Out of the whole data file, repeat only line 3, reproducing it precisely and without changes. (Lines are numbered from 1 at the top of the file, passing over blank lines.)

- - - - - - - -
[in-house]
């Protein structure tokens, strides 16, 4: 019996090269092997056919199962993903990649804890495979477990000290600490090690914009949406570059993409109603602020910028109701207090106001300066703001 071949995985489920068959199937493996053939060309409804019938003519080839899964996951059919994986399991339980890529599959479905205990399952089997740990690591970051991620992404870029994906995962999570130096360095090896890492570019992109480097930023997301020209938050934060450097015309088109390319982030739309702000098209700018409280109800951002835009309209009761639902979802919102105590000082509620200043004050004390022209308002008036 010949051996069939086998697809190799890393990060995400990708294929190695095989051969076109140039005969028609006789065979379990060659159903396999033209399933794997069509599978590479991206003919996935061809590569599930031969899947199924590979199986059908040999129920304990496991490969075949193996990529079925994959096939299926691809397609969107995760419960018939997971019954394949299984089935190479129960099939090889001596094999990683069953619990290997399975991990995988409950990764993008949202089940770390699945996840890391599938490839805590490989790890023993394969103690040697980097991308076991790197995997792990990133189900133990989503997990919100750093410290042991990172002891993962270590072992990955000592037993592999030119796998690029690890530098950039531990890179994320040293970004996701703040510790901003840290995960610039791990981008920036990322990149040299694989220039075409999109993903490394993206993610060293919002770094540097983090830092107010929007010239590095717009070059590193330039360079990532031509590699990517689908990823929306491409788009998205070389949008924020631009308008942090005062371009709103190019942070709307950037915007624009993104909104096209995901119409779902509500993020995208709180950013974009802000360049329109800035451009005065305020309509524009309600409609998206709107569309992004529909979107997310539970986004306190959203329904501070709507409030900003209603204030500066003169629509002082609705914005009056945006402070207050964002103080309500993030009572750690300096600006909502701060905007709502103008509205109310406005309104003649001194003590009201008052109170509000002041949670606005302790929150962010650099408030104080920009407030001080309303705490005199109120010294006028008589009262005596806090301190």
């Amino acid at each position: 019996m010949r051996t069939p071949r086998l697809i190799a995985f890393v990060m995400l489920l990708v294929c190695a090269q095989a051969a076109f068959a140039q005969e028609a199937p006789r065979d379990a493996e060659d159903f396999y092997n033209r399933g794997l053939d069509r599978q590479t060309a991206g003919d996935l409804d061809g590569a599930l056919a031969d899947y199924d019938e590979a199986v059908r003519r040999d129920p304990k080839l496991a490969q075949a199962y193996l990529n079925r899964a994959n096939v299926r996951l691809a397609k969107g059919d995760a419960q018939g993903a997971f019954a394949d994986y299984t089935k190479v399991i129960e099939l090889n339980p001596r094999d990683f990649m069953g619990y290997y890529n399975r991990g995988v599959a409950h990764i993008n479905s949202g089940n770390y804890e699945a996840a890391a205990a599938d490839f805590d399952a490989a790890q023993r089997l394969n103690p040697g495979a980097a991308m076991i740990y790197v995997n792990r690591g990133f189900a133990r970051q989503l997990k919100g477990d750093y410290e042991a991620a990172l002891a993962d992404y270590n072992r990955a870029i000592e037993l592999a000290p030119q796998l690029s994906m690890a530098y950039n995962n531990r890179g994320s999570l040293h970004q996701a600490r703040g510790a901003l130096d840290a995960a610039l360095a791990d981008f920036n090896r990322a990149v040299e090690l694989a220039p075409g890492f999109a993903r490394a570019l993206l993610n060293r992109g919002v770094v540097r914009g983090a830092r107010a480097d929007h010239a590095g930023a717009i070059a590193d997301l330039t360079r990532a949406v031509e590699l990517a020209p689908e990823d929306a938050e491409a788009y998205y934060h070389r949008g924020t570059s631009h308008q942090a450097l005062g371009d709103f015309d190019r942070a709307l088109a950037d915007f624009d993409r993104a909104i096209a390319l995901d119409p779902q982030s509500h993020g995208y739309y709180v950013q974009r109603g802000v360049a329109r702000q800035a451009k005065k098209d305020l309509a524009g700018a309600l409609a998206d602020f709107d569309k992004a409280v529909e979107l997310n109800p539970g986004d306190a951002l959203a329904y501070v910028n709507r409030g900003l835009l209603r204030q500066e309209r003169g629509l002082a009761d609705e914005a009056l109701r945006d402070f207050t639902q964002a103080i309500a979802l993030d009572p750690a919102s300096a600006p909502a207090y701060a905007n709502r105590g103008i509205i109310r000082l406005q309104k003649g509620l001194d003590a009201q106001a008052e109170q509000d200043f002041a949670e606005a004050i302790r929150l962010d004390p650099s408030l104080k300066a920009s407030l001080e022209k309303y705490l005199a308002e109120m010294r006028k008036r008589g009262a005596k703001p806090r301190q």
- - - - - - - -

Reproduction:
């Amino acid at each position: 019996m010949r051996t069939p071949r086998l697809i190799a995985f890393v990060m995400l489920l990708v294929c190695a090269q095989a051969a076109f068959a140039q005969e028609a199937p006789r065979d379990a493996e060659d159903f396999y092997n033209r399933g794997l053939d069509r599978q590479t060309a991206g003919d996935l409804d061809g590569a599930l056919a031969d899947y199924d019938e590979a199986v059908r003519r040999d129920p304990k080839l496991a490969q075949a199962y193996l990529n079925r899964a994959n096939v299926r996951l691809a397609k969107g059919d995760a419960q018939g993903a997971f019954a394949d994986y299984t089935k190479v399991i129960e099939l090889n339980p001596r094999d990683f990649m069953g619990y290997y890529n399975r991990g995988v599959a409950h990764i993008n479905s949202g089940n770390y804890e699945a996840a890391a205990a599938d490839f805590d399952a490989a790890q023993r089997l394969n103690p040697g495979a980097a991308m076991i740990y790197v995997n792990r690591g990133f189900a133990r970051q989503l997990k919100g477990d750093y410290e042991a991620a990172l002891a993962d992404y270590n072992r990955a870029i000592e037993l592999a000290p030119q796998l690029s994906m690890a530098y950039n995962n531990r890179g994320s999570l040293h970004q996701a600490r703040g510790a901003l130096d840290a995960a610039l360095a791990d981008f920036n090896r990322a990149v040299e090690l694989a220039p075409g890492f999109a993903r490394a570019l993206l993610n060293r992109g919002v770094v540097r914009g983090a830092r107010a480097d929007h010239a590095g930023a717009i070059a590193d997301l330039t360079r990532a949406v031509e590699l990517a020209p689908e990823d929306a938050e491409a788009y998205y934060h070389r949008g924020t570059s631009h308008q942090a450097l005062g371009d709103f015309d190019r942070a709307l088109a950037d915007f624009d993409r993104a909104i096209a390319l995901d119409p779902q982030s509500h993020g995208y739309y709180v950013q974009r109603g802000v360049a329109r702000q800035a451009k005065k098209d305020l309509a524009g700018a309600l409609a998206d602020f709107d569309k992004a409280v529909e979107l997310n109800p539970g986004d306190a951002l959203a329904y501070v910028n709507r409030g900003l835009l209603r204030q500066e309209r003169g629509l002082a009761d609705e914005a009056l109701r945006d402070f207050t639902q964002a103080i309500a979802l993030d009572p750690a919102s300096a600006p909502a207090y701060a905007n709502r105590g103008i509205i109310r000082l406005q309104k003649g509620l001194d003590a009201q106001a008052e109170q509000d200043f002041a949670e606005a004050i302790r929150l962010d004390p650099s408030l104080k300066a920009s407030l001080e022209k309303y705490l005199a308002e109120m010294r006028k008036r008589g009262a005596k703001p806090r301190q």